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TitleControlled source electromagnetic deep sounding: theory, results and correlation with natural source results
AuthorBoerner, D E
SourceSurveys in Geophysics vol. 13, issue 4-5, 1992 p. 435-488,
Alt SeriesGeological Survey of Canada, Contribution Series 16891
PublisherSpringer Nature
Mediapaper; on-line; digital
File formatpdf
Subjectsgeophysics; mathematical and computational geology; e m surveys; electromagnetic fields; crustal studies; modelling; conductivity; computer simulations; e m interpretations
Illustrationsgraphs; formulae; tables
Released1992 09 01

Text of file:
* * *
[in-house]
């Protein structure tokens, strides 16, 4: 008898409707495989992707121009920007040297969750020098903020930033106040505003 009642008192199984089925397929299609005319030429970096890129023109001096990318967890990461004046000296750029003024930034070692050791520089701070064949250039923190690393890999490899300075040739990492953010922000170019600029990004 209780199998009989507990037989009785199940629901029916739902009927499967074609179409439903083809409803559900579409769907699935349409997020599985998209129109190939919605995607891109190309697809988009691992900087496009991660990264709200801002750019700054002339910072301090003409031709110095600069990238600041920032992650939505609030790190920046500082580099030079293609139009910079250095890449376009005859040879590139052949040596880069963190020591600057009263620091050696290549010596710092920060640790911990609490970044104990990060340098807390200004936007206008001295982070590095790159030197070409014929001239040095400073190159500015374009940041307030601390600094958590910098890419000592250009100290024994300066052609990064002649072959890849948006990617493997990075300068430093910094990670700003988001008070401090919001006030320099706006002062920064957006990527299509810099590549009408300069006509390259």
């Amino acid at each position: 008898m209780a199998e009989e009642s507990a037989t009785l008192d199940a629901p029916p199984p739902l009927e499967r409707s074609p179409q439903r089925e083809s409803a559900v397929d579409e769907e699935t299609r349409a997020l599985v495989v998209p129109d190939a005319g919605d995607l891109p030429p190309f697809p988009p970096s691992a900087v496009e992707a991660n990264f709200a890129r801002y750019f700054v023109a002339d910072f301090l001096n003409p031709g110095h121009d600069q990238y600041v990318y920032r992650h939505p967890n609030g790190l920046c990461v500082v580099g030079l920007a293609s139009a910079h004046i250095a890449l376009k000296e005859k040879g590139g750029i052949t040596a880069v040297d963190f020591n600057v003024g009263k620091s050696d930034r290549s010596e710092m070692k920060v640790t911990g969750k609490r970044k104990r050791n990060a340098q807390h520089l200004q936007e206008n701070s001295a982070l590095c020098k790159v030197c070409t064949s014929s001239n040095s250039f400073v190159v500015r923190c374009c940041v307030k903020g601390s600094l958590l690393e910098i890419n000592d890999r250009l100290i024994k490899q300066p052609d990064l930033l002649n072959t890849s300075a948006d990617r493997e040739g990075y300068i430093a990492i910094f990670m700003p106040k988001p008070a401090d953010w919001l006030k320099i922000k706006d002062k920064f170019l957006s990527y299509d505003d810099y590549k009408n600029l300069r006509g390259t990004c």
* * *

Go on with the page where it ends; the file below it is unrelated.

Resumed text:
AbstractControlled source electromagnetic (EM) methods represent a unique set of geophysical experiments which can be used to determine the properties and state of the deep continental crust. Unlike natural source EM methods, an artificial EM source technique can be designed to optimize resolution and minimize interactions with local structure. The major drawbacks include restricted depth penetration, insufficient data sets and a limited number of modelling algorithms. Information about the electrical conductivity at lower crustal depths can be obtained but at the expense of requiring large moment sources, sophisticated processing techniques and data redundancy. Moreover, EM data are sufficiently complicated that numerical modelling is often necessary for quantitative interpretation. It is therefore essential to record enough information to justify the choice of interpretation algorithms, particularly since controlled source EM forward modelling routines are generally very restrictive and not widely available. As most interpretations are based on layered earth models, observations of all the EM field components can be useful for testing the "dimensionality" of the data and for justifying interpretations.

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